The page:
Electrophysiological mechanisms of tDCS modulation of executive functions


Introduction: Cognitive deficits are common across neuropsychiatric disorders and a primary cause of functional disability. Nevertheless, clinicians have limited therapeutic options to facilitate cognitive enhancement, particularly of executive functions. tDCS is emerging as a promising tool for the treatment of neuropsychiatric disorders, and dysexecutive syndromes in particular. The successful development of novel therapies requires an understanding of its mechanisms of action and the key targets that, when engaged, drive the therapeutic response.

Methods: We investigated the role of tDCS in modulating executive functions in 20 healthy adults, who received three different tDCS stimulation conditions over three separate visits: sham, anodal tDCS on the right DLPFC (Anodal Right), and the left DLPFC (Anodal Left) using 3cm2 Ag/AgCl electrodes (Pistim by Neuroelectrics). Participants performed the Flanker task and Multisource Interference Task with International Affective Picture System (MSIT-IAPS) before and after receiving tDCS. We measured behavioral responses and EEG during the task, and calculated ERPs over Fz.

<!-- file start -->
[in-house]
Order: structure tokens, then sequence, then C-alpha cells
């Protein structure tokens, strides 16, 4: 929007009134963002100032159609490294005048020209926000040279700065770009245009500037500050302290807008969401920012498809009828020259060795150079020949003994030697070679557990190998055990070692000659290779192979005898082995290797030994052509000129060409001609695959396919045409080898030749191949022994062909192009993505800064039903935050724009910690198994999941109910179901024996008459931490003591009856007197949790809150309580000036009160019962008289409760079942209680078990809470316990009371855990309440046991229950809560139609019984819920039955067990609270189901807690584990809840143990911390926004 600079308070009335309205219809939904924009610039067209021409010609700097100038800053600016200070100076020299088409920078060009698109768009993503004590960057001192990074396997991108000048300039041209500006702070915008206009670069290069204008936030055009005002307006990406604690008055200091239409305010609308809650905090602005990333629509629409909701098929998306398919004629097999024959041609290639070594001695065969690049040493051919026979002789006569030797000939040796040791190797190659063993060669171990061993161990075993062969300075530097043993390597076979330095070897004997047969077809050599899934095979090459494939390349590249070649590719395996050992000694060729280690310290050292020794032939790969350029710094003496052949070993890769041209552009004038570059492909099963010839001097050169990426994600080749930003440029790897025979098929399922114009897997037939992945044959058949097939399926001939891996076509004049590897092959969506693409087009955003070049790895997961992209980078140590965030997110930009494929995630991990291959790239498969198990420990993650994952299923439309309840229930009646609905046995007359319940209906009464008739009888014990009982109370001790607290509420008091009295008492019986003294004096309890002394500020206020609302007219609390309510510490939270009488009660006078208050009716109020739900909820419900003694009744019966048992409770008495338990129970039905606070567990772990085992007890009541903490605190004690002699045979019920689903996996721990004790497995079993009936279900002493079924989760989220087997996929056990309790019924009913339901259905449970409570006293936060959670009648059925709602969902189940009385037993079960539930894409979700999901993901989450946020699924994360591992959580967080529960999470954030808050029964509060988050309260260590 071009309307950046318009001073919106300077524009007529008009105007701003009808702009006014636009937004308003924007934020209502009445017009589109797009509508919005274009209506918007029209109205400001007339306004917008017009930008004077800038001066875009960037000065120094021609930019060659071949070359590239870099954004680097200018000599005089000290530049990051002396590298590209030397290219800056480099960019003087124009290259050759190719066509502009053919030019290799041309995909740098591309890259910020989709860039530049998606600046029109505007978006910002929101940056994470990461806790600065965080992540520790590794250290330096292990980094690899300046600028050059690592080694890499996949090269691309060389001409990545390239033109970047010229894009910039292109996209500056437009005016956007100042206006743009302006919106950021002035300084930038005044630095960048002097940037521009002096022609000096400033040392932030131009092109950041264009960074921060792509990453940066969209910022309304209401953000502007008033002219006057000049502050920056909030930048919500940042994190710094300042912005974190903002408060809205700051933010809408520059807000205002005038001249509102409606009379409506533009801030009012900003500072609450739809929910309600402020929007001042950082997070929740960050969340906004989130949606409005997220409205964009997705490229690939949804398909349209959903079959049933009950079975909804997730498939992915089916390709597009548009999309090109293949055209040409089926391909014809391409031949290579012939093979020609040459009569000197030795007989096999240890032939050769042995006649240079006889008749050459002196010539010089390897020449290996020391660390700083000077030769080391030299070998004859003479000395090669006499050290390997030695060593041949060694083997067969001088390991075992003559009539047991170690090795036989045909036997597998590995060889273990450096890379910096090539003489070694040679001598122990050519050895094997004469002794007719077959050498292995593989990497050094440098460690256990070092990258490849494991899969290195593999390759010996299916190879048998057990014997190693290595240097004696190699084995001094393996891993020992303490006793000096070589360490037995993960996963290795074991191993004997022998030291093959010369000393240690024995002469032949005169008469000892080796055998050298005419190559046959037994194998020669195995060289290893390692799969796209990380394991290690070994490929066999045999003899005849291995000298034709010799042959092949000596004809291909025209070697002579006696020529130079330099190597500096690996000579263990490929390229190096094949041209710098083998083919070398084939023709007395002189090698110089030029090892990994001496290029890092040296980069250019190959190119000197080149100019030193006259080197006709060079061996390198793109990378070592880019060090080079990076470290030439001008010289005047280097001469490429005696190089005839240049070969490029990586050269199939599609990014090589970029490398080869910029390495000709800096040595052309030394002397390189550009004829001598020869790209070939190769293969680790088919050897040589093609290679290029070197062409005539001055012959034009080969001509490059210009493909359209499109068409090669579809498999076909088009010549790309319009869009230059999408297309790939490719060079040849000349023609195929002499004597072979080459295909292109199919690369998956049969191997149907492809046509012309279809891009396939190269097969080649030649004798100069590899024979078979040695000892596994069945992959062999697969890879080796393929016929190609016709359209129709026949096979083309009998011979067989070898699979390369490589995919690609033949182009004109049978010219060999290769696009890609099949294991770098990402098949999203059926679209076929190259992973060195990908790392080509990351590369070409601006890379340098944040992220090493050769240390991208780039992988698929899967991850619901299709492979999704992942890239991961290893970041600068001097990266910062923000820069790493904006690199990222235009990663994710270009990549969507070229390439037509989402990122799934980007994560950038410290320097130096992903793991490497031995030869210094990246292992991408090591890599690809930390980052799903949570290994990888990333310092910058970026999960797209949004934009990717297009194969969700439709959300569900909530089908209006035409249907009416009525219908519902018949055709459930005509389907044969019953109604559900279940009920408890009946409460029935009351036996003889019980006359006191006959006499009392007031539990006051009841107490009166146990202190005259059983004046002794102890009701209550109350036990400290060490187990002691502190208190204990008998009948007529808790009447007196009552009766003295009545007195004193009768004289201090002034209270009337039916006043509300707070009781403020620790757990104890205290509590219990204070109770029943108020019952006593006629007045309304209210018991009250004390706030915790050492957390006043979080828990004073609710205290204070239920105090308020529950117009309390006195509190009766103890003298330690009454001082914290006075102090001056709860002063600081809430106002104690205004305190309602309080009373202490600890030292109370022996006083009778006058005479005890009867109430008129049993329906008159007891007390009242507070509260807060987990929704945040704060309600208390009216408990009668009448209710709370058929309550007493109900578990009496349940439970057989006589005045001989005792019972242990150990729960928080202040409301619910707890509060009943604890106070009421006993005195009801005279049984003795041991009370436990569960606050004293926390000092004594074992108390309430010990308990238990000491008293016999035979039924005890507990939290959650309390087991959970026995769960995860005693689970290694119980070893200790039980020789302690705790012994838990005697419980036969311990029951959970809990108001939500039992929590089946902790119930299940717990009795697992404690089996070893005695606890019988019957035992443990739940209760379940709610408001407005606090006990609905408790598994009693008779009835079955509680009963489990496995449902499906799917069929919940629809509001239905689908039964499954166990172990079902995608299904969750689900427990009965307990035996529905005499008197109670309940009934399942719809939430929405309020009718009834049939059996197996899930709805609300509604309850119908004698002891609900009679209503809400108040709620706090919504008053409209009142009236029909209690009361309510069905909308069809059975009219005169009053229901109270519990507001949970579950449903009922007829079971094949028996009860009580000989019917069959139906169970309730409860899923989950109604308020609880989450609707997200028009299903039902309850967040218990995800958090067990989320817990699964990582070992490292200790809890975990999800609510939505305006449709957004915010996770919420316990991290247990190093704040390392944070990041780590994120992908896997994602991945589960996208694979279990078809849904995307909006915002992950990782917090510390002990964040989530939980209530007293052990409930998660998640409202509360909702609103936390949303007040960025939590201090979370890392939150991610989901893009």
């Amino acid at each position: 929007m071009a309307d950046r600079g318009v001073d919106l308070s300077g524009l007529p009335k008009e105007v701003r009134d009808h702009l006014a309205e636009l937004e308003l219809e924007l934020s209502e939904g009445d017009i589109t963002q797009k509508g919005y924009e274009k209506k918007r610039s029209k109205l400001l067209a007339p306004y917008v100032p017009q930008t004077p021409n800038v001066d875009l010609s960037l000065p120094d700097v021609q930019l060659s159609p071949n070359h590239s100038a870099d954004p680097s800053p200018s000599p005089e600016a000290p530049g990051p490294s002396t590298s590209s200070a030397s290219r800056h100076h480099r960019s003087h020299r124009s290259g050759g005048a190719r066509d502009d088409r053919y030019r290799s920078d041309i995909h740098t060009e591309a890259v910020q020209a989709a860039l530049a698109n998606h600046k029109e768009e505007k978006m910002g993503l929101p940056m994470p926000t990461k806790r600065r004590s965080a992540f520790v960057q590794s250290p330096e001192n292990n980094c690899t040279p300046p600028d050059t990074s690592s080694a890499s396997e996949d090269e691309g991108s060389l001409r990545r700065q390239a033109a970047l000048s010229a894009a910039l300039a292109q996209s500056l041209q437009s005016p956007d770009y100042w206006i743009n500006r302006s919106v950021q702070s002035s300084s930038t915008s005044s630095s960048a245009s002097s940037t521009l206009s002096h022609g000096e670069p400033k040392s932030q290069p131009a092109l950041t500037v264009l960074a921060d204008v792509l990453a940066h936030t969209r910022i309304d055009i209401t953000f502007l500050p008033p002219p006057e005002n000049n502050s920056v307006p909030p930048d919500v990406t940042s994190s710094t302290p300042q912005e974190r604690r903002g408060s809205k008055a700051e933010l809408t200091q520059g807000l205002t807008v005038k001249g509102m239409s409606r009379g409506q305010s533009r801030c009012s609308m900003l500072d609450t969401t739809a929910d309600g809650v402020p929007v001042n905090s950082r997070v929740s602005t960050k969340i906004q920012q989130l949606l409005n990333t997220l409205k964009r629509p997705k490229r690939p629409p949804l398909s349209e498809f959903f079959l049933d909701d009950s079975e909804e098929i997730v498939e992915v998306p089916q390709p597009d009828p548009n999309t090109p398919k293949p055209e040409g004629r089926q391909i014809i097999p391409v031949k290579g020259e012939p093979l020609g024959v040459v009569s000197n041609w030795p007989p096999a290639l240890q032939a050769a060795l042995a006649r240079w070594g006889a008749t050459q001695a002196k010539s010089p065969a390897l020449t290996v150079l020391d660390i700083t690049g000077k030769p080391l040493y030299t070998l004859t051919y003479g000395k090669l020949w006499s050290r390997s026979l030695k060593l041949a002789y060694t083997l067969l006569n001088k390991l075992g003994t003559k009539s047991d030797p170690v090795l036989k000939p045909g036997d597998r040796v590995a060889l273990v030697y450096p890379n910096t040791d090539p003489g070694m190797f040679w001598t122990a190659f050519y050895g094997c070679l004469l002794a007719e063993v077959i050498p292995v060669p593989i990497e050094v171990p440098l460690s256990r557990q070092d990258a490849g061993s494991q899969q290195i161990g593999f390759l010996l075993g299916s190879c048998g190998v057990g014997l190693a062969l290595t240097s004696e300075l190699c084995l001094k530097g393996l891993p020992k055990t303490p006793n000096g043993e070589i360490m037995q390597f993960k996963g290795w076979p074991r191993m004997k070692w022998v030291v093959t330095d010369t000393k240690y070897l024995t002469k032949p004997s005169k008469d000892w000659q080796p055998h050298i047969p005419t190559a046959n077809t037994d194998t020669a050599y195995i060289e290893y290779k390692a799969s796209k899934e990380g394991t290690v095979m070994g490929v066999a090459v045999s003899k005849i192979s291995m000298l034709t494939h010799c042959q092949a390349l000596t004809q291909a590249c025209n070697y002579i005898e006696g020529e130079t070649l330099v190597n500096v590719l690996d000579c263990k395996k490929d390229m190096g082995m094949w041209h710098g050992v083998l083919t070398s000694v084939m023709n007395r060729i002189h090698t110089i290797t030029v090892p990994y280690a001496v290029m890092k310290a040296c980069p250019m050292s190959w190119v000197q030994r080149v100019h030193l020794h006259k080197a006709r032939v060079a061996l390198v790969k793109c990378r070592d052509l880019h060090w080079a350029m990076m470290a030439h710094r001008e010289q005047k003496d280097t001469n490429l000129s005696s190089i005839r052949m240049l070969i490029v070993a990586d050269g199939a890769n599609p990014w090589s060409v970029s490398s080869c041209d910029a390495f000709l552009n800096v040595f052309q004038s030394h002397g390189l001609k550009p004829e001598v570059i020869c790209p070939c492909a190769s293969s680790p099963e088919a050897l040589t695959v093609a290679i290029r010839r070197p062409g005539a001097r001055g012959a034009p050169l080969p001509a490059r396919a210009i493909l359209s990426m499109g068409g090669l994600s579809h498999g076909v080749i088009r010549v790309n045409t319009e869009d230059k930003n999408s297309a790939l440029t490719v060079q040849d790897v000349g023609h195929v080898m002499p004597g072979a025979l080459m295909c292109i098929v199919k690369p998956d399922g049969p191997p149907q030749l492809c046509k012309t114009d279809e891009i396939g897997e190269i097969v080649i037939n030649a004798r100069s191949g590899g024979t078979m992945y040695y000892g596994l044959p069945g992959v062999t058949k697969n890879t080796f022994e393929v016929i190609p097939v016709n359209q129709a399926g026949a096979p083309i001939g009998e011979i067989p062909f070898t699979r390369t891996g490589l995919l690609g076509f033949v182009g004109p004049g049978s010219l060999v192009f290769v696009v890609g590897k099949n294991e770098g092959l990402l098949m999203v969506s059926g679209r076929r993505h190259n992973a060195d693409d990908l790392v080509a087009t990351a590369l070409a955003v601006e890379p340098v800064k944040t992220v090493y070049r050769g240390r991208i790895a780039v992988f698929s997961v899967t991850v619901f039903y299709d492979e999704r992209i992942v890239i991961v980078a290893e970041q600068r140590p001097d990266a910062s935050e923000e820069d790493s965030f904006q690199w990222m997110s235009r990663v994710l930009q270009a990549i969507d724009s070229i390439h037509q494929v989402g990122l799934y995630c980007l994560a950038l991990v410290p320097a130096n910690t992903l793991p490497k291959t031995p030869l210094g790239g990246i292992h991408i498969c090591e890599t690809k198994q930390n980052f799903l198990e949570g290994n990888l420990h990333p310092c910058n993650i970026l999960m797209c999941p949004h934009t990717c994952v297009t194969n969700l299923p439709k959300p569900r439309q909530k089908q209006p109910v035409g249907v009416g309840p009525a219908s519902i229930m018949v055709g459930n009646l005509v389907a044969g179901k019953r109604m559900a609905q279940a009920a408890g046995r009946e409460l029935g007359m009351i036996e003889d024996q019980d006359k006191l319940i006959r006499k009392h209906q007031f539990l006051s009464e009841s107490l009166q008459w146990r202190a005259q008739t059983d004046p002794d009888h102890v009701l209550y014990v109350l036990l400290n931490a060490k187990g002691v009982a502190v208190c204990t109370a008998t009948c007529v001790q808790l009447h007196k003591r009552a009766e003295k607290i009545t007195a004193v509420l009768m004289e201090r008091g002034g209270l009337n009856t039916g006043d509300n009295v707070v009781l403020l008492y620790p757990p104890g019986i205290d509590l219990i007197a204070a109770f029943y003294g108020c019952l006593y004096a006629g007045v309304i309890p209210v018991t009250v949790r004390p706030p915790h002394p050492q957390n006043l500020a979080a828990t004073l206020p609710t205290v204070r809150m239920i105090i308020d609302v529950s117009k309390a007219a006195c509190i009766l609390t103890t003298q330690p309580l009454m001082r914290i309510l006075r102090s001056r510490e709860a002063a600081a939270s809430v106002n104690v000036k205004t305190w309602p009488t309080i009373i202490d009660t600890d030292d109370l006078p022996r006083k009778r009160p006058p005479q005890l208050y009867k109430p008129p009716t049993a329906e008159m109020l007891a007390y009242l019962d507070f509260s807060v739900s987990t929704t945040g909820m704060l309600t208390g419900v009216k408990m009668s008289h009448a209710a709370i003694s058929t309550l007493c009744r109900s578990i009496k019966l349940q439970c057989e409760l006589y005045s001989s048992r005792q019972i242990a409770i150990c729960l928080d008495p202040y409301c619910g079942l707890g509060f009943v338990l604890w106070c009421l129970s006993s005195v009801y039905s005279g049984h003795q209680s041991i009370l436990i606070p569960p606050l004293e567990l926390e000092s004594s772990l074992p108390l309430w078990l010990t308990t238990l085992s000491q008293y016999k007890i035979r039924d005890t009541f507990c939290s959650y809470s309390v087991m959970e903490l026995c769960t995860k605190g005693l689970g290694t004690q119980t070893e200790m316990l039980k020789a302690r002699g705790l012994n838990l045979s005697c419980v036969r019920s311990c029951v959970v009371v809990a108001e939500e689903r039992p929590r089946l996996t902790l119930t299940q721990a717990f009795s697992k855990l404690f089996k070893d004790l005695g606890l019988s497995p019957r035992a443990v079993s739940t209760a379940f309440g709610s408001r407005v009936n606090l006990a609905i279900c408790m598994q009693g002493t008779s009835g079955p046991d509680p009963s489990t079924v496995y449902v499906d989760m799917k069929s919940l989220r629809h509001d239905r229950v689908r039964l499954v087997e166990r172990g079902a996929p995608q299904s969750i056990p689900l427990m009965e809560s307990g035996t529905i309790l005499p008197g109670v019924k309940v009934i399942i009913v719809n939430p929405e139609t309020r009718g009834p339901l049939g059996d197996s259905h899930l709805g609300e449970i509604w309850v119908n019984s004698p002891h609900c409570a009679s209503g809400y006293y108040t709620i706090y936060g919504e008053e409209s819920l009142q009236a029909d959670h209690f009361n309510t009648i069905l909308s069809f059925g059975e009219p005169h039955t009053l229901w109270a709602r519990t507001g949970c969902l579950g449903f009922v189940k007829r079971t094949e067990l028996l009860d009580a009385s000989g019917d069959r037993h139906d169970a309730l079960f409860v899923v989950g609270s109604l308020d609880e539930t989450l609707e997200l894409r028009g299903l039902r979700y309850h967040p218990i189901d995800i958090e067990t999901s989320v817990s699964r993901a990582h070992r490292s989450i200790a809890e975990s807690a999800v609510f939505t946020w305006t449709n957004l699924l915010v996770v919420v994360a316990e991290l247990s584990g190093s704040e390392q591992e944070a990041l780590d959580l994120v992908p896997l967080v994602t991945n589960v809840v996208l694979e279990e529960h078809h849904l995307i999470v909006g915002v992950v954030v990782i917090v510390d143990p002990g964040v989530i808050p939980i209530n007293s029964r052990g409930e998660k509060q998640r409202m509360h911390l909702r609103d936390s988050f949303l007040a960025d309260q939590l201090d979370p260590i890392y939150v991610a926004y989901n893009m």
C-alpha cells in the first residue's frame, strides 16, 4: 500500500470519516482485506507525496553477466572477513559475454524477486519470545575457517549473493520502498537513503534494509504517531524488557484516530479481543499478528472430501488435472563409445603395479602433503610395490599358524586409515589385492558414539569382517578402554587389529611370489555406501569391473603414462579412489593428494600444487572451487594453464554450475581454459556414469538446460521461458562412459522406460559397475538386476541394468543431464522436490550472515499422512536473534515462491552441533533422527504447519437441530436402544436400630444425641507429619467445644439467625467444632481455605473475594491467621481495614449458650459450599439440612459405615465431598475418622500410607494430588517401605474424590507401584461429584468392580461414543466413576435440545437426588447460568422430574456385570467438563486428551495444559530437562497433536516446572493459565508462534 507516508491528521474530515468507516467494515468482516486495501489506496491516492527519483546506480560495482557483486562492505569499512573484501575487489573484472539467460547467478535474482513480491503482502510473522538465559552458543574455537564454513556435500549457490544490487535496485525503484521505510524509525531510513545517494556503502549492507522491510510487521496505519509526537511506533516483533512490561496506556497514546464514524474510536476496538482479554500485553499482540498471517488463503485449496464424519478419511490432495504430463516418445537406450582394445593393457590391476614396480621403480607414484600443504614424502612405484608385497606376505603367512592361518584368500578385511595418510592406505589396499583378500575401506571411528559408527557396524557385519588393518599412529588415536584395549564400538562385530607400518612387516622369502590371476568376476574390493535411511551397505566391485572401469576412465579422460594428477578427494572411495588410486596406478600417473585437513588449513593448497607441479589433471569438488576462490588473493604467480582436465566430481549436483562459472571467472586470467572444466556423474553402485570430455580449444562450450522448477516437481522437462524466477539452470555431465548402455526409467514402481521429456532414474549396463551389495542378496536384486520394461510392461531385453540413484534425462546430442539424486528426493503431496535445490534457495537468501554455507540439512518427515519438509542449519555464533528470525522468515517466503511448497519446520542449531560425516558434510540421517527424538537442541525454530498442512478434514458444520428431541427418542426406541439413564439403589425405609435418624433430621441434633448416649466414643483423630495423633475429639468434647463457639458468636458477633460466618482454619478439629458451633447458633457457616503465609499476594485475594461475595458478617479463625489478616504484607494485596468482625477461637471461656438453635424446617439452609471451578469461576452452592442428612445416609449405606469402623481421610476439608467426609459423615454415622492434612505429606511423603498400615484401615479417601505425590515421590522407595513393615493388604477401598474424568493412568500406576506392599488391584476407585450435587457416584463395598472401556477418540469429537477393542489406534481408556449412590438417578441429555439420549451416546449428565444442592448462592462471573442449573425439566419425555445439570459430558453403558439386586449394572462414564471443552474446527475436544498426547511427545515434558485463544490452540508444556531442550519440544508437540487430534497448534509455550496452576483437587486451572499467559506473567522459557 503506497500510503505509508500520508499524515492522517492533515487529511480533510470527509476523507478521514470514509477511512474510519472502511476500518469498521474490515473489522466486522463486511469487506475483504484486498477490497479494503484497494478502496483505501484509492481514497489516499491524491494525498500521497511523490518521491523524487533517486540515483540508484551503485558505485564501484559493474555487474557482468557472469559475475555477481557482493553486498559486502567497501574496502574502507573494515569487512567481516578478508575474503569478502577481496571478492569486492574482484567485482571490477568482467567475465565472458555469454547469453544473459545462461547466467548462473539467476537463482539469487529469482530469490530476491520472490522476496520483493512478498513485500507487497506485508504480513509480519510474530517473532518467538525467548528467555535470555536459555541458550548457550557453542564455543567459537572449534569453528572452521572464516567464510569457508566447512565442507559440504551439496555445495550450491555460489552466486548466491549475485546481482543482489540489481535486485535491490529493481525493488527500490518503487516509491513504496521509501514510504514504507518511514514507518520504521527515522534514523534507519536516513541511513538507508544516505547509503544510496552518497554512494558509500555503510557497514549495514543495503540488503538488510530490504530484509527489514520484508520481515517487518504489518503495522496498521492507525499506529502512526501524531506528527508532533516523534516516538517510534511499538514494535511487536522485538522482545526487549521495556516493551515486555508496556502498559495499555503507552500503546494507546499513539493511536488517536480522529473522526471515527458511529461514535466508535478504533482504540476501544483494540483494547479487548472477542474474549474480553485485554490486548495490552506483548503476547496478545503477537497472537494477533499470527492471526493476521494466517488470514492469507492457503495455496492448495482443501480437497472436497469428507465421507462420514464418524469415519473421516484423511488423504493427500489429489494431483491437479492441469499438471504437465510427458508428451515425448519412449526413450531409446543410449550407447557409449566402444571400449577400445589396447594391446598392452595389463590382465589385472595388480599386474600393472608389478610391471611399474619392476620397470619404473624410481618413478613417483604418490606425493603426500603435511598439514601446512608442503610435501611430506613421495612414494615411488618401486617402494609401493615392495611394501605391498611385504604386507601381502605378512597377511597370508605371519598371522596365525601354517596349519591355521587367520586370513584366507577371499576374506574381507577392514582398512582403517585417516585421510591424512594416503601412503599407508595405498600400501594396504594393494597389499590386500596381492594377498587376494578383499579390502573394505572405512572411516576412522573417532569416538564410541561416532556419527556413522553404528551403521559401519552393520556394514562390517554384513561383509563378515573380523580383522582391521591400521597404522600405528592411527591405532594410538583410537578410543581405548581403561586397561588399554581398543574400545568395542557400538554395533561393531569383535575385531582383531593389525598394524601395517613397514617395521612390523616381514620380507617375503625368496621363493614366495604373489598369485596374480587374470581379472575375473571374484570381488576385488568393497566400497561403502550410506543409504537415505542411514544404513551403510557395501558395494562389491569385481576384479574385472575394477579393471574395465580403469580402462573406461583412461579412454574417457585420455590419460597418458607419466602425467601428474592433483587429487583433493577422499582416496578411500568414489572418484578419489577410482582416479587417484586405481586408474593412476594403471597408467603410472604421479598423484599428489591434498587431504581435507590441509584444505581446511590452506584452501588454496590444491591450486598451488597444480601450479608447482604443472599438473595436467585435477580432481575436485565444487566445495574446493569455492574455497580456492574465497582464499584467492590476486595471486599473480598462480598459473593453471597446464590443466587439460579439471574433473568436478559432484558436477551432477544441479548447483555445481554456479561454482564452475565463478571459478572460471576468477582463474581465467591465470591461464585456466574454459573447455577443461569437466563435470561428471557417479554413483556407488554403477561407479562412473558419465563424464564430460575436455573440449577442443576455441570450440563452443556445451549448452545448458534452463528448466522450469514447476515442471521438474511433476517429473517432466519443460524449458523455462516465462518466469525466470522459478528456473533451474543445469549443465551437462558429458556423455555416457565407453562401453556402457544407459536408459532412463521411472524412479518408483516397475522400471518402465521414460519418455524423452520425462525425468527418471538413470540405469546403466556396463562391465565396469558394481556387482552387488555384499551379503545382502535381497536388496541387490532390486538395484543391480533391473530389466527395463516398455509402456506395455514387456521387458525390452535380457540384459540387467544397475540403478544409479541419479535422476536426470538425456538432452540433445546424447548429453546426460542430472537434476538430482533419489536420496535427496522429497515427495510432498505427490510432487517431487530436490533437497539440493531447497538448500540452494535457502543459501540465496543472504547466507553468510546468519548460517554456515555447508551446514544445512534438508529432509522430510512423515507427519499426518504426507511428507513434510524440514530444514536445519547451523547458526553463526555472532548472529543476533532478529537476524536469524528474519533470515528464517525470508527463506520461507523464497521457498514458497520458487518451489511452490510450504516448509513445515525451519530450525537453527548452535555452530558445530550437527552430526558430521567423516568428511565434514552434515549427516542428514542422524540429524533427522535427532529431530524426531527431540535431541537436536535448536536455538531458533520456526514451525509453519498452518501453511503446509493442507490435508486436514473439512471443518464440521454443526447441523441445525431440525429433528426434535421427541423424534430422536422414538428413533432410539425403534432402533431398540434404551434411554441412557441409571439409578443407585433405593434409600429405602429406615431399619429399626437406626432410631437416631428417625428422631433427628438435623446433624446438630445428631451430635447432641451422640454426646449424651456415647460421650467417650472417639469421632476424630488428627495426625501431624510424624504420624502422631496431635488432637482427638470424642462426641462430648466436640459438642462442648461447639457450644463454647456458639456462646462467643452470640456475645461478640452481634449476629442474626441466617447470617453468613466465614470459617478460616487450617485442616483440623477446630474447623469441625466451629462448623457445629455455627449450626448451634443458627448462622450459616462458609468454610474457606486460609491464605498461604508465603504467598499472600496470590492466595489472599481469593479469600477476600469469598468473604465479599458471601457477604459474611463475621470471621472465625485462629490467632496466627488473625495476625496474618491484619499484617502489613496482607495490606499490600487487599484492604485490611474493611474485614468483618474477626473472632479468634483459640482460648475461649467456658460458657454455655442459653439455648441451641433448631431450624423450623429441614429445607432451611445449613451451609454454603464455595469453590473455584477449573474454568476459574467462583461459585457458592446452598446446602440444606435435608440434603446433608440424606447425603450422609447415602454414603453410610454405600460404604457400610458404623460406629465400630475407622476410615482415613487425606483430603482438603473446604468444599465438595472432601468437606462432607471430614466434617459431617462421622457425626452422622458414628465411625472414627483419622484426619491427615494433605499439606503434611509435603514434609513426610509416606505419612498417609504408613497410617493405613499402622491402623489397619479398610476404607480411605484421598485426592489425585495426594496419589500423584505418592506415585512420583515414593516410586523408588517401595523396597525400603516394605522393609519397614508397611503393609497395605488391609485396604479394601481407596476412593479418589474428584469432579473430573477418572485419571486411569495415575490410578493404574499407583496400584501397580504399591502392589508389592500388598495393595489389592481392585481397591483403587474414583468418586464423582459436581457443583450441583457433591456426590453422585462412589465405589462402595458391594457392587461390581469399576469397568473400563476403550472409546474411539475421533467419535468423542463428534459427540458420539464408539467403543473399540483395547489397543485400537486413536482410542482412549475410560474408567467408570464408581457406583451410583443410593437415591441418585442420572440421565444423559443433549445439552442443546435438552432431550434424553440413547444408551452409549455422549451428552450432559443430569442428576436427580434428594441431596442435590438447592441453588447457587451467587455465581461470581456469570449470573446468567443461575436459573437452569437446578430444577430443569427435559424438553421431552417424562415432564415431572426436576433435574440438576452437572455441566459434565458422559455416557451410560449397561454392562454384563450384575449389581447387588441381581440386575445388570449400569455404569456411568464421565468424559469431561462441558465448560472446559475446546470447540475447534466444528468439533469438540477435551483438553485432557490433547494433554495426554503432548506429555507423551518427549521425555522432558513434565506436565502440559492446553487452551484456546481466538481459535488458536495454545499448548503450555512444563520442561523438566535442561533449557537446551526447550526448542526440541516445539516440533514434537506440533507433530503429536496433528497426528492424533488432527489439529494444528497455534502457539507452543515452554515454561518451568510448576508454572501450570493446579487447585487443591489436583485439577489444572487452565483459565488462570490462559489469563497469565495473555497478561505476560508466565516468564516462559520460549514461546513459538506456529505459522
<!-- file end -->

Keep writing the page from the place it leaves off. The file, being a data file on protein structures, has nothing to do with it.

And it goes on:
Results: For the Flanker task, Anodal Left stimulation led to a significant increase of P300 amplitude for incongruent trials versus Sham. Greater P300 amplitudes are believed to indicate greater attention and working memory allocation. This correlated with the behavioral results, as Anodal Left stimulation led to a significant improvement in reaction time (RT) versus Sham. In the MSIT task, Anodal Left stimulation also led to a significant increase in P200 amplitude compared to Sham. It is believed that the P200 amplitude indicates more efficient selective attention allocation. In the behavioral results, RT did not improve for Left or Right stimulation but accuracy displayed a nearly significant improvement for Left stimulation.

Discussion: We describe the modulation of attention-related ERPs by anodal tDCS to the DLPFC in healthy adults, related to improvement in attention task performance. These physiological markers may represent therapeutic targets for pro-cognitive treatments.

Brain Stimulation: Basic, Translational, and Clinical Research in Neuromodulation, as part of NYC Neuromodulation 2017